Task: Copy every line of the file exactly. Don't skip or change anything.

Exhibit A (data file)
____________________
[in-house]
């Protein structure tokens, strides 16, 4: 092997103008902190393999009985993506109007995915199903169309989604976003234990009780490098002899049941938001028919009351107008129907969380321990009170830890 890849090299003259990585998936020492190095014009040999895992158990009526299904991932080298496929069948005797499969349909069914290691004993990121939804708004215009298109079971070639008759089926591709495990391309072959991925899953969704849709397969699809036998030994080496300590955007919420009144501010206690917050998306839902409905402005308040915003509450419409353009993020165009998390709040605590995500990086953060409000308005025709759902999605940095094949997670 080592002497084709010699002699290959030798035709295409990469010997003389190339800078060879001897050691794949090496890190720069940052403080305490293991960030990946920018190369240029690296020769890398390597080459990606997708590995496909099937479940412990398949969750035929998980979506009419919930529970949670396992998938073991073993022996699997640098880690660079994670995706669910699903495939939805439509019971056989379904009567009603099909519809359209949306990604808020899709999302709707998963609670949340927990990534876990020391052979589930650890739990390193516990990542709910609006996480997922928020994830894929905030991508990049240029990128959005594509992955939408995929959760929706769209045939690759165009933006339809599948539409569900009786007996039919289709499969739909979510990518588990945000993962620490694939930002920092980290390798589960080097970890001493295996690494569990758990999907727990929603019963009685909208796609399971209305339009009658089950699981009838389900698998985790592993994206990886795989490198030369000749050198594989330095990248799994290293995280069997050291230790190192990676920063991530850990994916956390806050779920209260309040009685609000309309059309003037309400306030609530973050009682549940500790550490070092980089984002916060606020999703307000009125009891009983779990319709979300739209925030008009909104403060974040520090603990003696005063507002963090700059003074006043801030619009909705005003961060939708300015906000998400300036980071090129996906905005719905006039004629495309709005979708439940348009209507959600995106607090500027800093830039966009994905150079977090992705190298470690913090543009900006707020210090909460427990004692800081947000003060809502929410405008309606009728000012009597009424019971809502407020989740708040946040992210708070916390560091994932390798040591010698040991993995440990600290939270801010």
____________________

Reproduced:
[in-house]
């Protein structure tokens, strides 16, 4: 092997103008902190393999009985993506109007995915199903169309989604976003234990009780490098002899049941938001028919009351107008129907969380321990009170830890 890849090299003259990585998936020492190095014009040999895992158990009526299904991932080298496929069948005797499969349909069914290691004993990121939804708004215009298109079971070639008759089926591709495990391309072959991925899953969704849709397969699809036998030994080496300590955007919420009144501010206690917050998306839902409905402005308040915003509450419409353009993020165009998390709040605590995500990086953060409000308005025709759902999605940095094949997670 080592002497084709010699002699290959030798035709295409990469010997003389190339800078060879001897050691794949090496890190720069940052403080305490293991960030990946920018190369240029690296020769890398390597080459990606997708590995496909099937479940412990398949969750035929998980979506009419919930529970949670396992998938073991073993022996699997640098880690660079994670995706669910699903495939939805439509019971056989379904009567009603099909519809359209949306990604808020899709999302709707998963609670949340927990990534876990020391052979589930650890739990390193516990990542709910609006996480997922928020994830894929905030991508990049240029990128959005594509992955939408995929959760929706769209045939690759165009933006339809599948539409569900009786007996039919289709499969739909979510990518588990945000993962620490694939930002920092980290390798589960080097970890001493295996690494569990758990999907727990929603019963009685909208796609399971209305339009009658089950699981009838389900698998985790592993994206990886795989490198030369000749050198594989330095990248799994290293995280069997050291230790190192990676920063991530850990994916956390806050779920209260309040009685609000309309059309003037309400306030609530973050009682549940500790550490070092980089984002916060606020999703307000009125009891009983779990319709979300739209925030008009909104403060974040520090603990003696005063507002963090700059003074006043801030619009909705005003961060939708300015906000998400300036980071090129996906905005719905006039004629495309709005979708439940348009209507959600995106607090500027800093830039966009994905150079977090992705190298470690913090543009900006707020210090909460427990004692800081947000003060809502929410405008309606009728000012009597009424019971809502407020989740708040946040992210708070916390560091994932390798040591010698040991993995440990600290939270801010």